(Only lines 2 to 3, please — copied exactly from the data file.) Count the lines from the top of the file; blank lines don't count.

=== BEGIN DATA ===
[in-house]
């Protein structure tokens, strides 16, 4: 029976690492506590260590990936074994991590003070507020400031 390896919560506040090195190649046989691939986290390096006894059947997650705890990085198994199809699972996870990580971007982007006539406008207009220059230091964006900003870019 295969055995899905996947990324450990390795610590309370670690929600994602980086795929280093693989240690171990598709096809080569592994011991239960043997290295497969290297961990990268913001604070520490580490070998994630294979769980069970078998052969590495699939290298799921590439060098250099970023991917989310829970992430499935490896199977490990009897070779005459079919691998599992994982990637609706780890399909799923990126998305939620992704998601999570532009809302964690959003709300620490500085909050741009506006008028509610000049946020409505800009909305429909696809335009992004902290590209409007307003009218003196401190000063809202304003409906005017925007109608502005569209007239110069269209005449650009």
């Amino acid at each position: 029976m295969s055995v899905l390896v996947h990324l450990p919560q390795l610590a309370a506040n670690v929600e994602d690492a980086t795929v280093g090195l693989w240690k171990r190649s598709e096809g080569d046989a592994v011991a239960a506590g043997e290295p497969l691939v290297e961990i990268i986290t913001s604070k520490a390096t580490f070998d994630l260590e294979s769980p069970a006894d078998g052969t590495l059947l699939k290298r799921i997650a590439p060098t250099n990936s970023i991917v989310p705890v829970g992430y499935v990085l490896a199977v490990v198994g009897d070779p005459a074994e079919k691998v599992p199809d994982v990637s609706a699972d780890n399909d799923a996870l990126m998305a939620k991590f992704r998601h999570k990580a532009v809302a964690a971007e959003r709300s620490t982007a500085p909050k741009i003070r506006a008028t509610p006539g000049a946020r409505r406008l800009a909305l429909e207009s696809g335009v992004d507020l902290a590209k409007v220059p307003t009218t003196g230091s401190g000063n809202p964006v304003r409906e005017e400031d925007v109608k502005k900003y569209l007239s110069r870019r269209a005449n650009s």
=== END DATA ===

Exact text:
């Protein structure tokens, strides 16, 4: 029976690492506590260590990936074994991590003070507020400031 390896919560506040090195190649046989691939986290390096006894059947997650705890990085198994199809699972996870990580971007982007006539406008207009220059230091964006900003870019 295969055995899905996947990324450990390795610590309370670690929600994602980086795929280093693989240690171990598709096809080569592994011991239960043997290295497969290297961990990268913001604070520490580490070998994630294979769980069970078998052969590495699939290298799921590439060098250099970023991917989310829970992430499935490896199977490990009897070779005459079919691998599992994982990637609706780890399909799923990126998305939620992704998601999570532009809302964690959003709300620490500085909050741009506006008028509610000049946020409505800009909305429909696809335009992004902290590209409007307003009218003196401190000063809202304003409906005017925007109608502005569209007239110069269209005449650009």
């Amino acid at each position: 029976m295969s055995v899905l390896v996947h990324l450990p919560q390795l610590a309370a506040n670690v929600e994602d690492a980086t795929v280093g090195l693989w240690k171990r190649s598709e096809g080569d046989a592994v011991a239960a506590g043997e290295p497969l691939v290297e961990i990268i986290t913001s604070k520490a390096t580490f070998d994630l260590e294979s769980p069970a006894d078998g052969t590495l059947l699939k290298r799921i997650a590439p060098t250099n990936s970023i991917v989310p705890v829970g992430y499935v990085l490896a199977v490990v198994g009897d070779p005459a074994e079919k691998v599992p199809d994982v990637s609706a699972d780890n399909d799923a996870l990126m998305a939620k991590f992704r998601h999570k990580a532009v809302a964690a971007e959003r709300s620490t982007a500085p909050k741009i003070r506006a008028t509610p006539g000049a946020r409505r406008l800009a909305l429909e207009s696809g335009v992004d507020l902290a590209k409007v220059p307003t009218t003196g230091s401190g000063n809202p964006v304003r409906e005017e400031d925007v109608k502005k900003y569209l007239s110069r870019r269209a005449n650009s």